- “How do you think the idea can be improved?”: You don’t want to get into a heated debate about why the idea has merit, but this response allows you to edge towards keeping the idea alive, with the two of you collaborating towards that purpose.
- “I’ll see what else I can come up with.” – After you gain some feedback, signal to your supervisor that you aren’t just going to roll over in the face of defeat but will return to the original problem and try to find another solution.
- “Thanks for the consideration and feedback.” – If you realize the idea is dead – and probably alternatives as well – indicate politely and professionally that you are moving on.
Coolness, as Jeff Bezos sees it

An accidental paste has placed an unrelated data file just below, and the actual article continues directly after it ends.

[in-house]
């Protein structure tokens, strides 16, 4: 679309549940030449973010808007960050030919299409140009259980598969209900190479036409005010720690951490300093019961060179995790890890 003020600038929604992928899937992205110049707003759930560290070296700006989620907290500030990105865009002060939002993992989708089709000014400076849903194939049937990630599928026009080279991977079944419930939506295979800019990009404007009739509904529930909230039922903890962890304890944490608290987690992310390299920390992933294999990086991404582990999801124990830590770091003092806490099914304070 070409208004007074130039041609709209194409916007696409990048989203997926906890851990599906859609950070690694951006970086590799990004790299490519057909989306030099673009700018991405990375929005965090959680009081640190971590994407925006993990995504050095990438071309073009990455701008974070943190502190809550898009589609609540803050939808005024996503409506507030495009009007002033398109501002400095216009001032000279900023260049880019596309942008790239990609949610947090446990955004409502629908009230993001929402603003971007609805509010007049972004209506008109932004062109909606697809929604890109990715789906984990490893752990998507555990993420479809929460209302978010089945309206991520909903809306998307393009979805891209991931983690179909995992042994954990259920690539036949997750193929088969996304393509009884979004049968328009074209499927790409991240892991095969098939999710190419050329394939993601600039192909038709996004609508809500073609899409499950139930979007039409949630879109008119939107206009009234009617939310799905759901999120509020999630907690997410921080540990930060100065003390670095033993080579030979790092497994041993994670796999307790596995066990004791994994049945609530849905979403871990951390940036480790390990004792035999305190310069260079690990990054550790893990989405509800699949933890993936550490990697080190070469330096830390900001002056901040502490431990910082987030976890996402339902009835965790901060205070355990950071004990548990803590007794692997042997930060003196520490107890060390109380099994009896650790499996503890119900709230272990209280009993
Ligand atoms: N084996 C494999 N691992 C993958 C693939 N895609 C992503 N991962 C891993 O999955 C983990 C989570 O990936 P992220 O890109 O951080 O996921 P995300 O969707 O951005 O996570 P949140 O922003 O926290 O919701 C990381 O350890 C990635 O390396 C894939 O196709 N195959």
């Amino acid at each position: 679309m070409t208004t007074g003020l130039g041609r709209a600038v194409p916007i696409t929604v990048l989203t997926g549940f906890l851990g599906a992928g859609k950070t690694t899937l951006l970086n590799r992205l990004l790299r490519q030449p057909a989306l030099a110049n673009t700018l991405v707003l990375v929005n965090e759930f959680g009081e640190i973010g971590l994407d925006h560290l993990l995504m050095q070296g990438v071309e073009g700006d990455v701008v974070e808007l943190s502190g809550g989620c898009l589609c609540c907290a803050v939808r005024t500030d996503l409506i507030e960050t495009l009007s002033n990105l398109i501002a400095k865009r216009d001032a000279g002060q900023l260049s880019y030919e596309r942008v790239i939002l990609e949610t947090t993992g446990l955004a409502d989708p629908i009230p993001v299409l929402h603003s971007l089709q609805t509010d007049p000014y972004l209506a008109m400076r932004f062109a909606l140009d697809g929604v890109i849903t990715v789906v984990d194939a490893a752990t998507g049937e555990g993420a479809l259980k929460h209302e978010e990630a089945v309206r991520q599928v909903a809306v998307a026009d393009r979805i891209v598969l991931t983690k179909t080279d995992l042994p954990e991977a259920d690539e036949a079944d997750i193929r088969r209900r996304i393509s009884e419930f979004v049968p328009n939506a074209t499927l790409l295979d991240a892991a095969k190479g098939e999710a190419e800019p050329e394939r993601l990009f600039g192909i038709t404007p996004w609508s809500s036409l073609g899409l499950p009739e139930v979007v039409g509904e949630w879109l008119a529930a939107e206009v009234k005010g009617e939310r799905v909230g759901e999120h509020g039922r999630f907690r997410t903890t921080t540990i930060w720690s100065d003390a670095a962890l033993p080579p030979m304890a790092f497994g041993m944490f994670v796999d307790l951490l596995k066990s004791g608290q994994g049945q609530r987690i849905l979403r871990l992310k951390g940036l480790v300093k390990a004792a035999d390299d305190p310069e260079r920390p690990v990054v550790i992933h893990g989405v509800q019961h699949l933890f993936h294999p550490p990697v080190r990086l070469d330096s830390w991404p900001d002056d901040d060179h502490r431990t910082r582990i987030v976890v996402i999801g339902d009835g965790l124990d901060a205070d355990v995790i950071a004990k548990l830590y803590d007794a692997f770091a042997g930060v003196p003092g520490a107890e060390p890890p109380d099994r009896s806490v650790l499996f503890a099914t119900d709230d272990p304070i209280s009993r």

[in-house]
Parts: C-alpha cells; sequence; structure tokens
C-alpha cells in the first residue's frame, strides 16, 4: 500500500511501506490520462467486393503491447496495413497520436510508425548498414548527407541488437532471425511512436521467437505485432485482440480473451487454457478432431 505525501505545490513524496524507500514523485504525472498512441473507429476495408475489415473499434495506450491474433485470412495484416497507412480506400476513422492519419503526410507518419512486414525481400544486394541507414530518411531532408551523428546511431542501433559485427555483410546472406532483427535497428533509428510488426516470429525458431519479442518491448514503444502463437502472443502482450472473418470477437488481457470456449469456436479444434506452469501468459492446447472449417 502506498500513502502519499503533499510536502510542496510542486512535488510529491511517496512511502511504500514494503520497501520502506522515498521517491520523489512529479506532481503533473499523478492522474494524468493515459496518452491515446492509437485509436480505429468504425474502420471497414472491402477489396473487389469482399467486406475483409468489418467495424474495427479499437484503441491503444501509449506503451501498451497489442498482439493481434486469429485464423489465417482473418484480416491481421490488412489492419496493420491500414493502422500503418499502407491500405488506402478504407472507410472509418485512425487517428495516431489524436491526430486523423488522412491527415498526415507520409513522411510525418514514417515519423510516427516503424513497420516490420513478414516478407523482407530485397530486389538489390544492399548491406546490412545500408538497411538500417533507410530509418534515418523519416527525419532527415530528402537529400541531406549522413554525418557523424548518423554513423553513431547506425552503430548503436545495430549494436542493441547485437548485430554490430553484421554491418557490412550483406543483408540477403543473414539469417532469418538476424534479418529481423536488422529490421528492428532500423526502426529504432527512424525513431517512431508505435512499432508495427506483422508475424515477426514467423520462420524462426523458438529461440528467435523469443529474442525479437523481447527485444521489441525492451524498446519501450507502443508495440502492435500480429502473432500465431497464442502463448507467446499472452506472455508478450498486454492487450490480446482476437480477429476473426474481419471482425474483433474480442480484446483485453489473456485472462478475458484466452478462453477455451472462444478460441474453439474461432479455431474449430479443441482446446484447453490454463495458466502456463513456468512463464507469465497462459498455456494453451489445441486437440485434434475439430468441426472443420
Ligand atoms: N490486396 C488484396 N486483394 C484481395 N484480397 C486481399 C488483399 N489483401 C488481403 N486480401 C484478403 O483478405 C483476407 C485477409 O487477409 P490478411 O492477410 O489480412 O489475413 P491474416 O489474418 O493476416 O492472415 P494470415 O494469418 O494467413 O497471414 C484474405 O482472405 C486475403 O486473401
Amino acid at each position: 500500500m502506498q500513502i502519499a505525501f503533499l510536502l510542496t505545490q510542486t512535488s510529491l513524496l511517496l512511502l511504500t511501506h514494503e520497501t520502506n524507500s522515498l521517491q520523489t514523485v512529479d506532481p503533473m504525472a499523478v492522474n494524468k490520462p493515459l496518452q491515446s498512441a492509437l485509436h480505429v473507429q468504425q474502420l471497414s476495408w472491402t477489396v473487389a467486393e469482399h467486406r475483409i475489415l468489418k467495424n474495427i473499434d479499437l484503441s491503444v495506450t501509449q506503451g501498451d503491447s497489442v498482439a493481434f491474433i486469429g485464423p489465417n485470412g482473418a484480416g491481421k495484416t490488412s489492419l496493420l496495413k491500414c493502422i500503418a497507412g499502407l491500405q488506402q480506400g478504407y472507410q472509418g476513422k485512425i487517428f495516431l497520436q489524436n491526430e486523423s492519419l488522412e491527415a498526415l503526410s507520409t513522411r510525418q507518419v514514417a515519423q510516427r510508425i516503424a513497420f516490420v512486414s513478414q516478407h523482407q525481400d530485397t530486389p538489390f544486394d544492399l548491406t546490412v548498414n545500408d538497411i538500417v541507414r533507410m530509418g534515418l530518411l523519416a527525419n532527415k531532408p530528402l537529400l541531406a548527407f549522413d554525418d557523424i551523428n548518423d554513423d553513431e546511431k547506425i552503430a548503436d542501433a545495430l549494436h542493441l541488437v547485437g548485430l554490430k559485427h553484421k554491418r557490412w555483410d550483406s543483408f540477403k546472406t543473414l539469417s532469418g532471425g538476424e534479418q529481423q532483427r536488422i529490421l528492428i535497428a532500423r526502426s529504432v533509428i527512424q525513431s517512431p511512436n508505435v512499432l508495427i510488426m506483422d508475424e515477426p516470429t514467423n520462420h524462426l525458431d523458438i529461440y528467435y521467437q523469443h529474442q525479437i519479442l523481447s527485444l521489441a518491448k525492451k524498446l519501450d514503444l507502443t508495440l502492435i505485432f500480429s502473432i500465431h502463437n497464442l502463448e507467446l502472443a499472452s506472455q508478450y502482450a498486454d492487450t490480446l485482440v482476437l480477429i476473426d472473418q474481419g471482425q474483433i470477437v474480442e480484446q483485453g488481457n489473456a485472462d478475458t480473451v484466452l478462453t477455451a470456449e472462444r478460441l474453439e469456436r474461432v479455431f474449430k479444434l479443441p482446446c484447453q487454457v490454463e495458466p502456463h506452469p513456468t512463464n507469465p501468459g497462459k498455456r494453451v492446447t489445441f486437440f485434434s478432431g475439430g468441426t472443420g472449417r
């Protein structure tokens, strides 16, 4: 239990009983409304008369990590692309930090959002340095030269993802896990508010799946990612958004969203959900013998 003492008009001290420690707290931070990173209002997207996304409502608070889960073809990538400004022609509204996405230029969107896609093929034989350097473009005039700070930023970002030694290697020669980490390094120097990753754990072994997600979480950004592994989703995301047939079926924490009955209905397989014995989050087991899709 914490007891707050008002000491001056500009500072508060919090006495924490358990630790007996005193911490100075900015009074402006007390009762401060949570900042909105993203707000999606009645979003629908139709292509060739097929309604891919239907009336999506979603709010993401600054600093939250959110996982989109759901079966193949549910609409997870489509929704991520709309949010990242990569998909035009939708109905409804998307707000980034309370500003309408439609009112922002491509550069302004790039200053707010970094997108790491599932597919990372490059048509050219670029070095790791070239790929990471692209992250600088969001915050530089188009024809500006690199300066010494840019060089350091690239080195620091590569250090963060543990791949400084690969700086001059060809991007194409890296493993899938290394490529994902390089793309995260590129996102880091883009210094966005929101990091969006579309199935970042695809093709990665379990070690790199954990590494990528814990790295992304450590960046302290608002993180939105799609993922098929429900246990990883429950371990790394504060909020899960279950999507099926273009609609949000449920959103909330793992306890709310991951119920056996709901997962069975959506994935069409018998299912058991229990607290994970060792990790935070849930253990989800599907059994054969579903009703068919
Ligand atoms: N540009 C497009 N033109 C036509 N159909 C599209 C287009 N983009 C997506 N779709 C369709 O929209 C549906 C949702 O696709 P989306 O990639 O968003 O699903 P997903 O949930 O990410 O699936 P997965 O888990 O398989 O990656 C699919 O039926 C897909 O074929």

Here are Amazon chief Jeff Bezos's 24 elements of coolness, as Arizona State University leadership professor Jeff Cunningham reports at ChiefExecutive.net:
- Rudeness is not cool.
- Defeating tiny guys is not cool.
- Close-following is not cool.
- Young is cool.
- Risk-taking is cool.
- Winning is cool.
- Polite is cool.
- Defeating bigger, unsympathetic guys is cool.
- Inventing is cool.
- Explorers are cool.
- Conquerors are not cool.
- Obsessing over competitors is not cool.
- Empowering others is cool.
- Capturing all the value only for the company is not cool.
- Leadership is cool.
- Conviction is cool.
- Straightforwardness is cool.
- Pandering to the crowd is not cool.
- Hypocrisy is not cool.
- Authenticity is cool.
- Thinking big is cool.
- The unexpected is cool.
- Missionaries are cool.